How is  Barrett’s Esophagus Diagnosed?

Because there are often no specific symptoms associated with Barrett’s esophagus, it can only be diagnosed with an upper endoscopy and biopsy. Guidelines from the American Gastroenterological Association recommend screening in people who have multiple risk factors for Barrett’s esophagus. Risk factors include age over 50, male sex, white race, hiatal hernia, long standing GERD, and overweight, especially if weight is carried around the middle.

To perform an endoscopy, a doctor called a gastroenterologist inserts a long flexible tube with a camera attached down the throat into the esophagus after giving the patient a sedative. The process may feel a little uncomfortable, but it isn’t painful. Most people have little or no problem with it.

Once the tube is inserted, the doctor can visually inspect the lining of the esophagus. Barrett’s esophagus, if it’s there, is visible on camera, but the diagnosis requires a biopsy. The doctor will remove a small sample of tissue to be examined under a microscope in the laboratory to confirm a diagnosis.

The sample will also be examined for the presence of precancerous cells or cancer. If the biopsy confirms the presence of Barrett’s esophagus, your doctor will probably recommend a follow-up endoscopy and biopsy to examine more tissue for early signs of developing cancer.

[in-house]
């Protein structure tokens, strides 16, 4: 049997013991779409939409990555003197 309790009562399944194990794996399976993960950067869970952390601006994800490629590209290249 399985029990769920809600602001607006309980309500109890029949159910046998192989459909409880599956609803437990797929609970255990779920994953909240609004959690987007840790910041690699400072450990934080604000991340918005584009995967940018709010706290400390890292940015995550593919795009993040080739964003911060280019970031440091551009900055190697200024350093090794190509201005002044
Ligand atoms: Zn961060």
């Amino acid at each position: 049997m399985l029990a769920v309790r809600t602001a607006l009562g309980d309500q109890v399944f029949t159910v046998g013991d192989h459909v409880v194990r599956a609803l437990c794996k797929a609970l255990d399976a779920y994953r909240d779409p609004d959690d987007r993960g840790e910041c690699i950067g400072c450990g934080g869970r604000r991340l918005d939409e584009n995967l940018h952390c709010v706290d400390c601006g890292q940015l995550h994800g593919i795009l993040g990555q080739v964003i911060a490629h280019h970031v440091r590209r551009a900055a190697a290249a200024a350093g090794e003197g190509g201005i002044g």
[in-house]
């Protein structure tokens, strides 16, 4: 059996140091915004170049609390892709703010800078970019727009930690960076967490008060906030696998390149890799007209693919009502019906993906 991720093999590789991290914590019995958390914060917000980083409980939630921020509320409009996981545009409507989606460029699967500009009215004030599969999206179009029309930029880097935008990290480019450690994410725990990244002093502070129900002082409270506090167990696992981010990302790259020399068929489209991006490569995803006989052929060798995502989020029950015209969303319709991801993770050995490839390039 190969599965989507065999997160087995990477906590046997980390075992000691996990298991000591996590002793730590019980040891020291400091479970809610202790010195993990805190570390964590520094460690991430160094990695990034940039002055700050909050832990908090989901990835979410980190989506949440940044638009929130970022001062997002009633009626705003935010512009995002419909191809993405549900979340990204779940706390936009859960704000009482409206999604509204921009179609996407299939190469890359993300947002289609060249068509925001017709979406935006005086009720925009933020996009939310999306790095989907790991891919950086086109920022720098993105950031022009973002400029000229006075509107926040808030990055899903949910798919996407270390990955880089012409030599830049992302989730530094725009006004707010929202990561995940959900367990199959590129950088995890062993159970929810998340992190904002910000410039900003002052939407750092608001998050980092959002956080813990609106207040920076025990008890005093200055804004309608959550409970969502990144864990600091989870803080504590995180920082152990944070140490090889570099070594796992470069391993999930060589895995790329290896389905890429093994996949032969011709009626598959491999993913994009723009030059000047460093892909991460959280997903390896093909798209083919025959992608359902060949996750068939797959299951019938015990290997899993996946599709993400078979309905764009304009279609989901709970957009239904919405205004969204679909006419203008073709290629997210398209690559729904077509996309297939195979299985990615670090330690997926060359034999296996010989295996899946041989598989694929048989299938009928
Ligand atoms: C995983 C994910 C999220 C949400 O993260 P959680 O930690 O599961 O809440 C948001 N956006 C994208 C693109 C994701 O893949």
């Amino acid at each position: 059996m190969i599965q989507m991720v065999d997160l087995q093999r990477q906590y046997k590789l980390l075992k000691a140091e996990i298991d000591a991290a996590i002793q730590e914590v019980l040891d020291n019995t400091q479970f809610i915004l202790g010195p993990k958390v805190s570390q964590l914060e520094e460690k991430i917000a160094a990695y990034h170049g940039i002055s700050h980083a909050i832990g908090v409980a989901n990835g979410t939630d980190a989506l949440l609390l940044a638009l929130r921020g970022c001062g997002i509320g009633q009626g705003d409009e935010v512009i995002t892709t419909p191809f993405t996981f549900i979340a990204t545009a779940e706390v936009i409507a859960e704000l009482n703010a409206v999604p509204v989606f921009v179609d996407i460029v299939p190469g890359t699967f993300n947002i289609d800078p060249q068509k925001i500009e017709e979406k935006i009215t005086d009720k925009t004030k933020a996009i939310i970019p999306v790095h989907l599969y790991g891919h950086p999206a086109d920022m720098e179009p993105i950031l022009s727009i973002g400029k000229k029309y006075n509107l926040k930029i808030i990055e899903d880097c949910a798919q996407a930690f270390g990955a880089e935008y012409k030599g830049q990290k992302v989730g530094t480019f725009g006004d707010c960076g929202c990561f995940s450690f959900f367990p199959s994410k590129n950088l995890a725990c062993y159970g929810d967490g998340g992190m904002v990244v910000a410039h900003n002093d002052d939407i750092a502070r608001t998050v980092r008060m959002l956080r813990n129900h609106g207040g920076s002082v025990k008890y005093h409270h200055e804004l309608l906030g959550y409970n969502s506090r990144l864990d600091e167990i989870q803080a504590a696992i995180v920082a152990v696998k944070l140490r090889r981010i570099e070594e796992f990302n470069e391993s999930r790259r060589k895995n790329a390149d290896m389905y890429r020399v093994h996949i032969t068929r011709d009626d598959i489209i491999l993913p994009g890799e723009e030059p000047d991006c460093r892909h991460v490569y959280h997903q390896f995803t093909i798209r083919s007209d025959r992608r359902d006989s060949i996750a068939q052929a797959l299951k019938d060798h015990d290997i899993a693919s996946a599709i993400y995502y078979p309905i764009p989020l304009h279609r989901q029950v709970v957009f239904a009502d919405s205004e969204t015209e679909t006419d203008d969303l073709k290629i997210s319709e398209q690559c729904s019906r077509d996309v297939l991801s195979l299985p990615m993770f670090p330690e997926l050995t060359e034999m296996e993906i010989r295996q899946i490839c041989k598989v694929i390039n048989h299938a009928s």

If you have Barrett’s esophagus but no cancer or precancerous cells are found, the doctor will still most likely recommend that you have periodic repeat endoscopy. This is a precaution, because cancer can develop in Barrett tissue years after diagnosing Barrett’s esophagus. If precancerous cells are present in the biopsy, your doctor will discuss treatment and surveillance options with you.

Treatment Options for Barrett’s Esophagus

Treatment for Barrett’s esophagus depends on what level of dysplasia your doctor determines you have.

No or Low-Grade Dysplasia

Those with no or low-grade dysplasia are usually treated by treating the GER or GERD that is associated with Barrett’s esophagus. Medications are often prescribed to help with the symptoms that GER and GERD cause. In some cases, surgery is performed on the sphincter located at the bottom of the esophagus to help keep acid from backing up into the esophagus. While medication and surgery will help with GER symptoms and continued damage, it is not a cure for Barrett’s esophagus. If you have low or no dysplasia, your doctor will likely schedule you for yearly endoscopy procedures to make sure that your condition has not advanced.

High Grade Displasia

If you have high-grade dysplasia, your doctor may want to employ the use of more invasive procedures to remove the affected area of your esophagus. Your doctor may remove damaged areas of the esophagus through the use of endoscopy. In some cases, removal of an entire portion of the esophagus may be performed, though it is typically not recommended due to the complications that may arise. An experienced surgeon would reduce the risk of complications, but you still may experience bleeding or narrowing of the esophagus after surgery.

Radiofrequency ablation is a method of using heat to destroy damaged esophageal tissue through the use of bursts of energy. A similar method called cryotherapy, which involves the use of a cold liquid or gas to freeze the abnormal cells, is also sometimes used. After the cells thaw out, they are frozen again, and this process is repeated until the cells inevitably die from the damage caused by the repeated freezing and thawing. Both of these methods of treatment can result in chest pain and narrowing of the esophagus.

With treatment methods other than the removal of the esophagus, Barrett’s esophagus can return. Doctors often recommend regular endoscopies.